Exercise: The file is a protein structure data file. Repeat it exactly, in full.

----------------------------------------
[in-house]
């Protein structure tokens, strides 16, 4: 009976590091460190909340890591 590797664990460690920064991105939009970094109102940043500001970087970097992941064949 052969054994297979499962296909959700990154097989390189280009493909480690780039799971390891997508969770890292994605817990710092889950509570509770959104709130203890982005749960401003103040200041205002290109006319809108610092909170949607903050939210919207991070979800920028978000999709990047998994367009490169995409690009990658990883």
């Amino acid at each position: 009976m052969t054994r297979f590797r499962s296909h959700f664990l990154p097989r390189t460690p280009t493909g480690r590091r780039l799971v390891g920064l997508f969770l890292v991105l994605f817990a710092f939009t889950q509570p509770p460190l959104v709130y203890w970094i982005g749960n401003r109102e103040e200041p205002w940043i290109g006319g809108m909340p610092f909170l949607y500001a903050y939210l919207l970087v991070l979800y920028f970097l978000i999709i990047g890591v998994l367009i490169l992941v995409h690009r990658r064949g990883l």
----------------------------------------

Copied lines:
[in-house]
């Protein structure tokens, strides 16, 4: 009976590091460190909340890591 590797664990460690920064991105939009970094109102940043500001970087970097992941064949 052969054994297979499962296909959700990154097989390189280009493909480690780039799971390891997508969770890292994605817990710092889950509570509770959104709130203890982005749960401003103040200041205002290109006319809108610092909170949607903050939210919207991070979800920028978000999709990047998994367009490169995409690009990658990883």
């Amino acid at each position: 009976m052969t054994r297979f590797r499962s296909h959700f664990l990154p097989r390189t460690p280009t493909g480690r590091r780039l799971v390891g920064l997508f969770l890292v991105l994605f817990a710092f939009t889950q509570p509770p460190l959104v709130y203890w970094i982005g749960n401003r109102e103040e200041p205002w940043i290109g006319g809108m909340p610092f909170l949607y500001a903050y939210l919207l970087v991070l979800y920028f970097l978000i999709i990047g890591v998994l367009i490169l992941v995409h690009r990658r064949g990883l």